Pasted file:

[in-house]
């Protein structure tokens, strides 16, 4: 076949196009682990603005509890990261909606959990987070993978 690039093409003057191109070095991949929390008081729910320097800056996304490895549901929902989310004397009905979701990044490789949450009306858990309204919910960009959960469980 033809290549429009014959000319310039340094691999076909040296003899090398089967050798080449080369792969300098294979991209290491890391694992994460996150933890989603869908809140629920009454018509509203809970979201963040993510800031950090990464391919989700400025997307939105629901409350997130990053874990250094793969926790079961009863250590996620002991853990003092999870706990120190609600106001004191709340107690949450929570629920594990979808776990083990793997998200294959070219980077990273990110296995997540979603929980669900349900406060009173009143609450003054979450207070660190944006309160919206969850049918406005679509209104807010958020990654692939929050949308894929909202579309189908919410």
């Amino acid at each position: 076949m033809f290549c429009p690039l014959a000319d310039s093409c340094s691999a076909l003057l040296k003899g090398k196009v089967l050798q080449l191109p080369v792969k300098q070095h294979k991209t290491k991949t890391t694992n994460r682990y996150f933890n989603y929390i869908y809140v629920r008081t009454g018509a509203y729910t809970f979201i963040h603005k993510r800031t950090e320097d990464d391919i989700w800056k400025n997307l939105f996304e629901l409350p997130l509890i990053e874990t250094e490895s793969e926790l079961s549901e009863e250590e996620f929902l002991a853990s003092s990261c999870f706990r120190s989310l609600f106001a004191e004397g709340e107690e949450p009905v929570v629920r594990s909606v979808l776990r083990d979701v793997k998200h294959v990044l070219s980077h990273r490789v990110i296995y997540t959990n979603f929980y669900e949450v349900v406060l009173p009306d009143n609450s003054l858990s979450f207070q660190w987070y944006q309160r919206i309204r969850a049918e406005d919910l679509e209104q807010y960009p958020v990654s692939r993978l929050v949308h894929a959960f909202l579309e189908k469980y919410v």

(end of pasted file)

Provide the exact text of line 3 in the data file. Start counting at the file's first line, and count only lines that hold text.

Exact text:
């Amino acid at each position: 076949m033809f290549c429009p690039l014959a000319d310039s093409c340094s691999a076909l003057l040296k003899g090398k196009v089967l050798q080449l191109p080369v792969k300098q070095h294979k991209t290491k991949t890391t694992n994460r682990y996150f933890n989603y929390i869908y809140v629920r008081t009454g018509a509203y729910t809970f979201i963040h603005k993510r800031t950090e320097d990464d391919i989700w800056k400025n997307l939105f996304e629901l409350p997130l509890i990053e874990t250094e490895s793969e926790l079961s549901e009863e250590e996620f929902l002991a853990s003092s990261c999870f706990r120190s989310l609600f106001a004191e004397g709340e107690e949450p009905v929570v629920r594990s909606v979808l776990r083990d979701v793997k998200h294959v990044l070219s980077h990273r490789v990110i296995y997540t959990n979603f929980y669900e949450v349900v406060l009173p009306d009143n609450s003054l858990s979450f207070q660190w987070y944006q309160r919206i309204r969850a049918e406005d919910l679509e209104q807010y960009p958020v990654s692939r993978l929050v949308h894929a959960f909202l579309e189908k469980y919410v």